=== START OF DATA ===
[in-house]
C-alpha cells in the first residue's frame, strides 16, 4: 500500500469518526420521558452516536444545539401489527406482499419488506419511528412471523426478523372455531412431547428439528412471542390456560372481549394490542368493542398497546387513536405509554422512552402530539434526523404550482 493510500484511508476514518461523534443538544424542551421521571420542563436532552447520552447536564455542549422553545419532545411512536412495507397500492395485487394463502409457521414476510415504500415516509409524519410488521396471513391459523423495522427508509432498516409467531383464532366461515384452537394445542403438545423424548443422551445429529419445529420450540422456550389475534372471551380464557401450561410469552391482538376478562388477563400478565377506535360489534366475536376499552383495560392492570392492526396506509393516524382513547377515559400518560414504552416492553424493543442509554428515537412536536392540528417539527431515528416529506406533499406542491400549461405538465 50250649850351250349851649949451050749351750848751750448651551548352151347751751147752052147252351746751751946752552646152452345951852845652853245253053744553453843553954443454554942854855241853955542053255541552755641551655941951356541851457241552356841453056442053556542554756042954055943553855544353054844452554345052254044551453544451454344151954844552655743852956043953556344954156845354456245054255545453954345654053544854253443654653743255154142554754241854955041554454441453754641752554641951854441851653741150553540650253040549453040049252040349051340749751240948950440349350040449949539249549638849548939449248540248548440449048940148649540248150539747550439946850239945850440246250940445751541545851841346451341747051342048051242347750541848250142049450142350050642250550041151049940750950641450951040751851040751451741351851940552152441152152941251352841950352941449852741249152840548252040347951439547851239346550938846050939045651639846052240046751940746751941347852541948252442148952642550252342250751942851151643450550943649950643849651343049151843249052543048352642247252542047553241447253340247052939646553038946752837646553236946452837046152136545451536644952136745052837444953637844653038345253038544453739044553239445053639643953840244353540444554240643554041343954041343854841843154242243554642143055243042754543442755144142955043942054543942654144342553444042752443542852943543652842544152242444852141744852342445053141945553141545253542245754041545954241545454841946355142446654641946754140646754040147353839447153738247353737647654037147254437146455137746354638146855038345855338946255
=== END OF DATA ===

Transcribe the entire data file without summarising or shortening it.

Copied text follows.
[in-house]
C-alpha cells in the first residue's frame, strides 16, 4: 500500500469518526420521558452516536444545539401489527406482499419488506419511528412471523426478523372455531412431547428439528412471542390456560372481549394490542368493542398497546387513536405509554422512552402530539434526523404550482 493510500484511508476514518461523534443538544424542551421521571420542563436532552447520552447536564455542549422553545419532545411512536412495507397500492395485487394463502409457521414476510415504500415516509409524519410488521396471513391459523423495522427508509432498516409467531383464532366461515384452537394445542403438545423424548443422551445429529419445529420450540422456550389475534372471551380464557401450561410469552391482538376478562388477563400478565377506535360489534366475536376499552383495560392492570392492526396506509393516524382513547377515559400518560414504552416492553424493543442509554428515537412536536392540528417539527431515528416529506406533499406542491400549461405538465 50250649850351250349851649949451050749351750848751750448651551548352151347751751147752052147252351746751751946752552646152452345951852845652853245253053744553453843553954443454554942854855241853955542053255541552755641551655941951356541851457241552356841453056442053556542554756042954055943553855544353054844452554345052254044551453544451454344151954844552655743852956043953556344954156845354456245054255545453954345654053544854253443654653743255154142554754241854955041554454441453754641752554641951854441851653741150553540650253040549453040049252040349051340749751240948950440349350040449949539249549638849548939449248540248548440449048940148649540248150539747550439946850239945850440246250940445751541545851841346451341747051342048051242347750541848250142049450142350050642250550041151049940750950641450951040751851040751451741351851940552152441152152941251352841950352941449852741249152840548252040347951439547851239346550938846050939045651639846052240046751940746751941347852541948252442148952642550252342250751942851151643450550943649950643849651343049151843249052543048352642247252542047553241447253340247052939646553038946752837646553236946452837046152136545451536644952136745052837444953637844653038345253038544453739044553239445053639643953840244353540444554240643554041343954041343854841843154242243554642143055243042754543442755144142955043942054543942654144342553444042752443542852943543652842544152242444852141744852342445053141945553141545253542245754041545954241545454841946355142446654641946754140646754040147353839447153738247353737647654037147254437146455137746354638146855038345855338946255